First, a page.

Thursday, 8 October 2015

Out In Africa

While You Weren’t Looking

This article originally appeared in Perdeby, and is reprinted here with the editors permission.

Petronella Tshuma and Thishiwe Ziqubu as lovers from the opposite sides of the tracks in Catherine Stewart's "While You Weren't Looking"

The thesis of Catherine Stewart’s new film While You Weren’t Looking, which opened on 2 October, is made explicit by the lovelorn gay lecturer Mack (Lionel Newton), who tells his students, “If you can ‘queer’ gender, you can ‘queer’ anything.” He means that the broad-mindedness of the openly homosexual, bisexual, and sexually explorative characters in the film – as well as those who approvingly accept them – is precisely what is required for South African society to move into the non-racial, non-sexist, progressive state to which it aspires.

Noble though the film’s position be, it fails to match this vision with artistry. With its clumsy dialogue and artificial performances, the film doesn’t take a sympathetic look at the lives of queer South Africans as much as it retreads jaded stereotypes – the gay art lovers, the gaudy feather boas – and tries (and fails) to kindle discussion on the problems they face. We have a gorgeously inclusive Constitution, as the characters assert, but in spite of this – or, perhaps, because of it – problems still arise.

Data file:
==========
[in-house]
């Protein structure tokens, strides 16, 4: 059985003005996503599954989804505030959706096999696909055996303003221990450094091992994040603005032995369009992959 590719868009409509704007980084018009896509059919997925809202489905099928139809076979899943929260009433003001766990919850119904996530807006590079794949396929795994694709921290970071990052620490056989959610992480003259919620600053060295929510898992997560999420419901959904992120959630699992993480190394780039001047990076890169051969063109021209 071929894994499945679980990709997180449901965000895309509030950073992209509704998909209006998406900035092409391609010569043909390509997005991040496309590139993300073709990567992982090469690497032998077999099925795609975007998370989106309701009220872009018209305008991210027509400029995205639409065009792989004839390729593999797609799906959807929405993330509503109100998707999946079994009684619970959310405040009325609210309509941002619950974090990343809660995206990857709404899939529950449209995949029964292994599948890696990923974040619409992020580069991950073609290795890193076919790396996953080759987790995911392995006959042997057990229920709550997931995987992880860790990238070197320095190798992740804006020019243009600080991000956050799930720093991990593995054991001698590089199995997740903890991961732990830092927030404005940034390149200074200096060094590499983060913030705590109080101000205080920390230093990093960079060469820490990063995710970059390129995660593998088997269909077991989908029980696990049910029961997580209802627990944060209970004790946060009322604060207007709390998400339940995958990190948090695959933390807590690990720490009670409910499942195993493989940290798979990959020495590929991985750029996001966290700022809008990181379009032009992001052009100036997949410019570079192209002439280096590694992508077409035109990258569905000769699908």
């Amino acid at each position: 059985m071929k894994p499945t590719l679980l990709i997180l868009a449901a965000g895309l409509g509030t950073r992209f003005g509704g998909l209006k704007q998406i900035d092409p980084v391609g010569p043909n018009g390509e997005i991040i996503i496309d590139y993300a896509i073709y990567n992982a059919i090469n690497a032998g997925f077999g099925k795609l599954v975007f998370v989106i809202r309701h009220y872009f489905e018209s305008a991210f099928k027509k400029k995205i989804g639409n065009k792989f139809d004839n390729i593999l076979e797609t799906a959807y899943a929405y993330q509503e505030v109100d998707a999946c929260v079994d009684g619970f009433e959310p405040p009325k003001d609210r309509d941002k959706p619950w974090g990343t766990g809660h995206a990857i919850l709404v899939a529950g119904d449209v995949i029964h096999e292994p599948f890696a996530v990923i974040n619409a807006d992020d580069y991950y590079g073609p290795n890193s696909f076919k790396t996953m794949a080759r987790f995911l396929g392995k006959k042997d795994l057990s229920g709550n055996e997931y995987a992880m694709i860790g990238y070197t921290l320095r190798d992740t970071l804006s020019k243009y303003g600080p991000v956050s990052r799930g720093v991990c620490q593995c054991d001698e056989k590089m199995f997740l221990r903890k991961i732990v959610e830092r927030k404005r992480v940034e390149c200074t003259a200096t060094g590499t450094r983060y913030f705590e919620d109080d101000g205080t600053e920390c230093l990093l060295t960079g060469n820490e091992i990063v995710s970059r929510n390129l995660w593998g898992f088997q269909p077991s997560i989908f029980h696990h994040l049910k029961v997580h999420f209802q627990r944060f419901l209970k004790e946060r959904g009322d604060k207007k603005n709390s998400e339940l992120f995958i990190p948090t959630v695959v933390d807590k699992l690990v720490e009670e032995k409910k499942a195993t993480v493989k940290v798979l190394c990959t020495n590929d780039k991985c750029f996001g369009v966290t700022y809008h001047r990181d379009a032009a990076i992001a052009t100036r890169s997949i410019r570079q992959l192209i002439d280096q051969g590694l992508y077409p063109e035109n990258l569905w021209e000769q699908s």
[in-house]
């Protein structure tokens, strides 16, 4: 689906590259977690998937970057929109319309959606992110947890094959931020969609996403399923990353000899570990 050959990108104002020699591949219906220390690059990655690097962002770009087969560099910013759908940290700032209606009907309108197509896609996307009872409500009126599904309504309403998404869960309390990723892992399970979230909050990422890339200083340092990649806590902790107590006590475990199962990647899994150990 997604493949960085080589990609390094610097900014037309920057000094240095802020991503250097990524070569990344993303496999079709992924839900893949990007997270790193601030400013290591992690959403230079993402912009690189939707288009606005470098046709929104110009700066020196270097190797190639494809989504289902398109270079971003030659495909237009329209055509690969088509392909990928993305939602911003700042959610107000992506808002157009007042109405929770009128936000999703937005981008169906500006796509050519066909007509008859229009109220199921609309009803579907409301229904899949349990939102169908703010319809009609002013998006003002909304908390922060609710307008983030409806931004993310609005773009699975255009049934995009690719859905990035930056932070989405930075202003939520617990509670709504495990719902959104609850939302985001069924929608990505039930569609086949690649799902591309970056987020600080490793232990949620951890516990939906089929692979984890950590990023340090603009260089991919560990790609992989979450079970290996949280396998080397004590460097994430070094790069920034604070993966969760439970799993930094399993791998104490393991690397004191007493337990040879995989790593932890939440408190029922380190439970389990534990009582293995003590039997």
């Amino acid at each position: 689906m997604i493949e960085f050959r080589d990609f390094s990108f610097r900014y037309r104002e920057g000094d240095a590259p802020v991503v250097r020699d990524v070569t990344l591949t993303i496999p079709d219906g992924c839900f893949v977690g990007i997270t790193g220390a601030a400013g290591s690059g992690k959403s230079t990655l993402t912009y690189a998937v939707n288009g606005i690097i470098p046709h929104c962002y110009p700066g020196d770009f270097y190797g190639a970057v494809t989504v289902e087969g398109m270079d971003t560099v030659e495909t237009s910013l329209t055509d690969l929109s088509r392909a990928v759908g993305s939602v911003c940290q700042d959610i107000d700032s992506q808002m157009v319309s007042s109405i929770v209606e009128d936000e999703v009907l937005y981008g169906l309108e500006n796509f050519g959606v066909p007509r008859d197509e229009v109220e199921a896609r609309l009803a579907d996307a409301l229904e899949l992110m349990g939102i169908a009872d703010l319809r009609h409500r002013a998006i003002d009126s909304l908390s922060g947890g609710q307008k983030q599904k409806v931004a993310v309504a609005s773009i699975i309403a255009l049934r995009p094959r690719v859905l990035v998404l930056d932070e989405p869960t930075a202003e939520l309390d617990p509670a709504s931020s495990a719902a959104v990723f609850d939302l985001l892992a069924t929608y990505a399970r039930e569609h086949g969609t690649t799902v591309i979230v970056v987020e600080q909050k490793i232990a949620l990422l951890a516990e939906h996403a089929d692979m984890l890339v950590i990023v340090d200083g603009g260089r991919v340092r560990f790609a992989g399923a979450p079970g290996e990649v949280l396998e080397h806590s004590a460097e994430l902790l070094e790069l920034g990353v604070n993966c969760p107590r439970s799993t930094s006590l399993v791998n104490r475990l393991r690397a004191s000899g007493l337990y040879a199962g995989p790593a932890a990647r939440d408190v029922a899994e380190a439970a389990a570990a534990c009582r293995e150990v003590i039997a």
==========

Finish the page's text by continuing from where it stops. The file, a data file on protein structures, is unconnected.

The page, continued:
Such as those encountered by Joe (Fezile Mpela), a former freedom fighter who happens to be the long-lost love of Mack. Joe, now married to a woman, has managed to bury his homosexual desires, but is still secretly offended when his boss wishes that we may exclude “the moffies” from civilised society.

Callous businesswoman Dezi’s (Sandi Schultz) problem, however, is quite the opposite; she feels ironically burdened by her newly normalised lesbian lifestyle, now totally legal and protected, which she finds lifeless and uninteresting. She says she has effectively been made straight.

The film, rather than conveying the individuality and subjective experience of gay characters, encumbers them with banal plot arcs of infidelity, nostalgia, contempt, and grotesque murder. The only affecting story is that of the privileged Asanda (Petronella Tshuma) – the daughter of Dezi and her wife Terri (Camilla Lilly Waldman) – who leaves her hipster boyfriend for a cross-dressing lesbian from Khayelitsha named Shado (Thishiwe Ziqubu).

Asanda broadens her sexuality by sleeping with Shado, but also obtains an unwelcome broadening of experience, colliding with Shado’s tough, lower-class friends and being woken by armed men robbing Shado’s shack, who come close to raping her.

The film no doubt intends to comment on society, but neglects to show the extent of intolerance in South Africa and dodges the biggest and nastiest issue of bigotry: that of corrective rape – firstly by avoiding any intonations of a hate crime in the would-be rape scene; secondly by failing to evoke anything of the characters’ outrage, humiliation, or distress.

While You Weren’t Looking imitates the very behaviour it wishes to guard against: the personal and idiosyncratic are subordinated to borderline stereotypes, embedded in the most prosaic of local cinema.

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